My son is curling up in bed with me at night. He hasn’t done this for a while; he’s too old for it under normal circumstances. But these aren’t normal circumstances. There’s a LOT going on right now. In the past week or so Russia has invaded Ukraine, Putin has threatened to escalate with nuclear weapons and parts of Queensland and New South Wales have been catastrophically flooded – and all this on top of two years of Covid-19 trauma.
My wee Jago declared mid-week, “These are the worst three years of my life, mum.” He’s ten years old, and this state of sustained trauma in the news cycle has existed for a very big chunk of his life.
Josh Glancy in The Times of London has dubbed the state we’re living in now a “Permacrisis” – an era of permanent crisis in terms of the disturbingly un-peaceful world events we’re living through.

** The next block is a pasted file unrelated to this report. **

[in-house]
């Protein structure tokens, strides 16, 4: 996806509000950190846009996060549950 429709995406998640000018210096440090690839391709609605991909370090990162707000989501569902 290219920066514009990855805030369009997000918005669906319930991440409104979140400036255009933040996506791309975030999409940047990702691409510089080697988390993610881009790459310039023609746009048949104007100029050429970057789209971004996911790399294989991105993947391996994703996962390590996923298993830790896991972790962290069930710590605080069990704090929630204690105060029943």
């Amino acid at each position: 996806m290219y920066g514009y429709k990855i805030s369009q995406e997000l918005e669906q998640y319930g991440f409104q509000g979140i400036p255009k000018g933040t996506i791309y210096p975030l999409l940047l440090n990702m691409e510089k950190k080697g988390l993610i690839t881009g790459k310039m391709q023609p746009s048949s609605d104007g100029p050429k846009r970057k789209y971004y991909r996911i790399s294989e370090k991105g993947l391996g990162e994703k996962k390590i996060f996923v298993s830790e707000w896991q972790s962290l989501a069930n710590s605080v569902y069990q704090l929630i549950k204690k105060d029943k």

Lenin reportedly once said, “There are decades where nothing happens, and there are weeks where decades happen. This is one of those weeks.”
And that’s how this past week has felt, just as Covid-19 seemed, finally, in retreat.
The virus had followed hard on the heels of bushfires 26 months ago when our skies turned an apocalyptic orange, which felt like a harbinger of a doomsday scenario to come.
The bushfires that turned our skies an apocalyptic orange felt like a harbinger of a doomsday scenario to come.
And before that was the attention-grabbing Donald Trump, thriving on division and chaos, as well as the shock of Britain pulling out of the European Union. Not to mention the slow-motion horror of climate change. How’s the reef doing? The koalas? Will China invade Taiwan? Will Trump return in 2024? Has World War III actually begun?
This is our Permacrisis. It feels like a weight pressing upon my chest right now, a breathlessness at the state of our world. I’m exclaiming “No!” at news of yet another Russian atrocity and waking at three am to check my phone. Is Kyiv still standing? Did President Zelenskyy make it through another night?